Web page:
Tsarnaev, 19, remained on the lam hours after he and brother, Tamerlan, 26, made a desperate effort to flee the city following the FBI's release of their photos Thursday evening.

They killed a campus security officer, carjacked a man, and led police on a wild chase that ended in a firefight in which more than 200 rounds were exchanged, police said. The older brother, who had a bomb strapped to his body, was killed but the younger one escaped, though he may have been wounded, law enforcement sources said.

A Noble Lie: The Oklahoma City Bombing of 1995

This is the first feature length documentary to examine the Oklahoma City bombing in the light of new and suppressed evidence that proves the official story to be false and that Timothy McVeigh was not the sole perpetrator on that terrible April 19th, 1995.

Documentary available for purchase here.


Suspects' aunt gives blistering interview and suggests that her nephews were set up

suspect's aunt
A Toronto woman who identified herself as the Boston Marathon bombings suspects' aunt suggested to reporters Friday afternoon that her nephews had been set up.

"All these pictures are on the computer," Maret Tsarnaeva told reporters in a press conference that was aired by CNN.

"I have to see them. You have to have a motive first - something that would drive you to some actions. They cannot go crazy or mad or sick just for one day. As far as I know, they are fine."

"I don't trust the FBI," she added. "Show me evidence."

She was asked who she thinks set them up.

"Whoever needs this," she said, shrugging. "Whoever is looking for those who need to be blamed for these attacks."

That was a different take from the one expressed by an uncle of the suspects who spoke with reporters in an angry press conference earlier Friday. Ruslan Tsarni called both of the suspects "losers," and he urged Dzhokar to turn himself in.

"What I think was behind it: Being losers," he said.

Here's the video of the suspects' aunt with reporters

Boston bomb suspect's dad tells him to surrender, thinks his sons were "set up"

Anzor Tsaraev
© Associated Press
The father of Boston bomb suspects, Anzor Tsaraev reacts as he talks to the media about his sons, in his home in the Russian city of Makhachkala, April 19, 2013
The father of a suspected Boston Marathon bomber called on his son today to give up peacefully, but warned the U.S. that if his son is killed "all hell will break loose."

Anzor Tsarnaev spoke to ABC News from his home in the Russian city of Makhachkala as Boston police carried out an intense dragnet for his son Dzhokhar Tsarnaev.

Dzhokhar Tsarnaev, 19, survived a running gun battle with police during the night that left an MIT security officer dead and a Boston cop badly wounded. His older brother Tamerlan Tsarnaev, 26, died in the shootout.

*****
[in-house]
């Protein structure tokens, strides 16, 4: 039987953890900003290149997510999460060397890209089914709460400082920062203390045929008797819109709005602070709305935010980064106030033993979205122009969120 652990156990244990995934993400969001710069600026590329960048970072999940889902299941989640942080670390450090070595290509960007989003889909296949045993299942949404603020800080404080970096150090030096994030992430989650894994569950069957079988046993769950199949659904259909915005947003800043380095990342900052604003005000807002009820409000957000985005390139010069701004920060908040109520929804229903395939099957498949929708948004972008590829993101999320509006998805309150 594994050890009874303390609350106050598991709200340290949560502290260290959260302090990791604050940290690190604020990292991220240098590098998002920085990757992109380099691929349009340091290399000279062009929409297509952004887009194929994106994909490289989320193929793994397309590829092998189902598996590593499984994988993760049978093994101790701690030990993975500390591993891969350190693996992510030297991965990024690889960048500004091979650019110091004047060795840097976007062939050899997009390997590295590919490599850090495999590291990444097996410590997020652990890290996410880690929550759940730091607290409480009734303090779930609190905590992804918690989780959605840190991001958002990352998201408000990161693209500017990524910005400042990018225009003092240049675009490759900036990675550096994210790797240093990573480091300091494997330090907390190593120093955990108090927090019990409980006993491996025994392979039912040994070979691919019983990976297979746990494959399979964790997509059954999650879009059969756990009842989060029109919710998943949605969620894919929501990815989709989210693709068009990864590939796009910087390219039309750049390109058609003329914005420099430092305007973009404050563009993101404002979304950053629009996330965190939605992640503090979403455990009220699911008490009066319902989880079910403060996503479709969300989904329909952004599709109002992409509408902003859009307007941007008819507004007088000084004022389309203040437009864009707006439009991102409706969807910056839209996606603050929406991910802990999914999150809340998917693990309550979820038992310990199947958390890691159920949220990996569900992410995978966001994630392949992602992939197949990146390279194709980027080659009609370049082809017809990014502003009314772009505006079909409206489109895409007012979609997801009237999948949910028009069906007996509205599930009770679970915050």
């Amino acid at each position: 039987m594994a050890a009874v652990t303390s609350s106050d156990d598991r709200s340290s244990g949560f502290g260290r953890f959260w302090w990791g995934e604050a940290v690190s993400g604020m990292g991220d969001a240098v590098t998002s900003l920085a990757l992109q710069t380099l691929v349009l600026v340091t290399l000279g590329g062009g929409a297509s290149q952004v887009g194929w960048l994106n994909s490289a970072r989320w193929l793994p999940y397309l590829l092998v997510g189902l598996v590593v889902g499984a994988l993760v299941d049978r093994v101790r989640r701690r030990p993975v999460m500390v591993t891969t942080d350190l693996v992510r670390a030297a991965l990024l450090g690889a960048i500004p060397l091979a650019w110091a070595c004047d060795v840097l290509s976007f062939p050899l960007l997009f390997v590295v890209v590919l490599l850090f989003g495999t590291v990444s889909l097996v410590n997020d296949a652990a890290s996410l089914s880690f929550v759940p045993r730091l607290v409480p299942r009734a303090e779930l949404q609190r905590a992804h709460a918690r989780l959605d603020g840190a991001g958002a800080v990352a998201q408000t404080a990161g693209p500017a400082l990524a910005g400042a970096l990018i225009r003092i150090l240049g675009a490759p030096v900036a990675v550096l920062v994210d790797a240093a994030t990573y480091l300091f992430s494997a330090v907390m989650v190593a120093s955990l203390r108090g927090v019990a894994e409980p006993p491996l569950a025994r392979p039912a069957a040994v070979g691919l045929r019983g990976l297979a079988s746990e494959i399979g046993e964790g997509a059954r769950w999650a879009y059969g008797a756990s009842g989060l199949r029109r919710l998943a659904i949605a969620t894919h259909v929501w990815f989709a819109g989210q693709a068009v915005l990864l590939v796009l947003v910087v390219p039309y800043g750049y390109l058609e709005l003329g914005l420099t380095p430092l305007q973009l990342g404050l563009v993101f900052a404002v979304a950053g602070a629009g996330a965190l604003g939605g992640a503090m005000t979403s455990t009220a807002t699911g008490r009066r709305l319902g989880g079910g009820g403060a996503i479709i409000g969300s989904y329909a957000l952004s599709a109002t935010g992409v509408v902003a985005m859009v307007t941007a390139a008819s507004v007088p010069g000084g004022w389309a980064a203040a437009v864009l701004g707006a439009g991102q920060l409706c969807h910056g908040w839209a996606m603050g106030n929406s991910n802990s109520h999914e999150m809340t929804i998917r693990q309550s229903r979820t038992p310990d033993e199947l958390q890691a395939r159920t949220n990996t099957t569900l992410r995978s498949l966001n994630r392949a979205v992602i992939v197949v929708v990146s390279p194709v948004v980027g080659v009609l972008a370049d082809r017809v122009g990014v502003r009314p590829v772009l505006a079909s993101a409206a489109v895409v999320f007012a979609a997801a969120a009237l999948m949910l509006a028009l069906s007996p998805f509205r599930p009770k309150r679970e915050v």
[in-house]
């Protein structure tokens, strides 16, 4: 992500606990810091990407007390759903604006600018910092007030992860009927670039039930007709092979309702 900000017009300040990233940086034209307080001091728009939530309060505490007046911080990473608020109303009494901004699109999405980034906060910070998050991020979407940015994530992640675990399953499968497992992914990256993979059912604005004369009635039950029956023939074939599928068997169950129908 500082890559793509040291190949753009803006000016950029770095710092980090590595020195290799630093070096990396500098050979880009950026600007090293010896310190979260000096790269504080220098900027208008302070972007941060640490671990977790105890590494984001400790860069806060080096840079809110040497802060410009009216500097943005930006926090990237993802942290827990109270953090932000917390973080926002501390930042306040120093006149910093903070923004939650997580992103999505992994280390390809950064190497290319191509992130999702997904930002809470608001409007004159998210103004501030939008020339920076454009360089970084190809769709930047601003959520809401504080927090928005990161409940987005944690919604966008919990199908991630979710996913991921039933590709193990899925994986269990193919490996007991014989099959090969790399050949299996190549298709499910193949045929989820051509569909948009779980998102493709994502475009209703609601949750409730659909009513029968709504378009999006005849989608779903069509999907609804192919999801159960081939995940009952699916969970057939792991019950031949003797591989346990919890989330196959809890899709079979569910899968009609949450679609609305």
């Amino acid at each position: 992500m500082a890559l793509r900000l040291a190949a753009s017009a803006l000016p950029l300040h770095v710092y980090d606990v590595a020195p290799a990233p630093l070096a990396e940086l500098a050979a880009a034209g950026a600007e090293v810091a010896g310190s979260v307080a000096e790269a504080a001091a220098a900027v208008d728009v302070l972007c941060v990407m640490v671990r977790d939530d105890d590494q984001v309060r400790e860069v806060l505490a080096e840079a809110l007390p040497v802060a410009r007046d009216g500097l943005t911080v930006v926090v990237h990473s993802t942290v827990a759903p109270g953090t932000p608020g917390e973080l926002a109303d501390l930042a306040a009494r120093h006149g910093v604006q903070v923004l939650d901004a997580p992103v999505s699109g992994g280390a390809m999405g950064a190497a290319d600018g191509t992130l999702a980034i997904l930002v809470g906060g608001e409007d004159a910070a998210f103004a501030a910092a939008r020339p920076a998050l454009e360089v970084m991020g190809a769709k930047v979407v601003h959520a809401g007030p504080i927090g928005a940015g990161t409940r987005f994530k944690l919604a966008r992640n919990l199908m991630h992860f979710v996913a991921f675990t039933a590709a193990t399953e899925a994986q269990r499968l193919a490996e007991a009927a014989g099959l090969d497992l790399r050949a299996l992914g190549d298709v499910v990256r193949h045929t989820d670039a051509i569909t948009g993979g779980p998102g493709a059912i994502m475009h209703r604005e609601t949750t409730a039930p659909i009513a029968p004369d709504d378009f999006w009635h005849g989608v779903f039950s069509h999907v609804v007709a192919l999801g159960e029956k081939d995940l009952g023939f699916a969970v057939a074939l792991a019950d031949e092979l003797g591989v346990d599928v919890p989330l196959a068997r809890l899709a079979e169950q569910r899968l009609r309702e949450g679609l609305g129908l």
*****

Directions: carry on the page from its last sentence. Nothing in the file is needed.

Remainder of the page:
The father said he spoke to his sons by phone earlier this week. "We talked about the bombing. I was worried about them," Anzor Tsarnaev said.

He said his sons reassured him, saying, "Everything is good, Daddy. Everything is very good."

What is a 'false flag' attack, and what does Boston have to do with this?

Comment: The following article is a debunking effort. What is important is the fact that the very idea of a False Flag Attack has become so prevalent among the people that the MSM feels that it must address it.

During the Boston Police Department's final press conference of a confounding and deadly day, someone in the audience asked if Monday's bombing was a "false flag" attack. We can both explain and answer that question.

The questioner - who appears to be Dan Bidondi, a radio host for InfoWars - asked:
Why were the loud speakers telling people in the audience to be calm moments before the bombs went off? Is this another false flag staged attack to take our civil liberties and promote homeland security while sticking their hands down our pants on the streets?
To which Governor Deval Patrick, at the mic to field questions, flatly responded:

What the failure on background checks tells us about Washington

The failure of an amendment to expand background checks on gun purchases - the signature piece of a legislative package backed by the White House to curb gun violence - ends a journey that began in late December when 20 children and six adults were murdered in Newtown, Connecticut.

Studying the path from Newtown to the vote on the amendment offered by Sens. Joe Manchin (D-W. Va.) and Pat Toomey (R-Pa.) that came up short of the 60 votes it needed is an instructive exercise in how Washington works.

We've spent a lot of time thinking about what the failure of the background checks compromise means. Our lessons learned are below.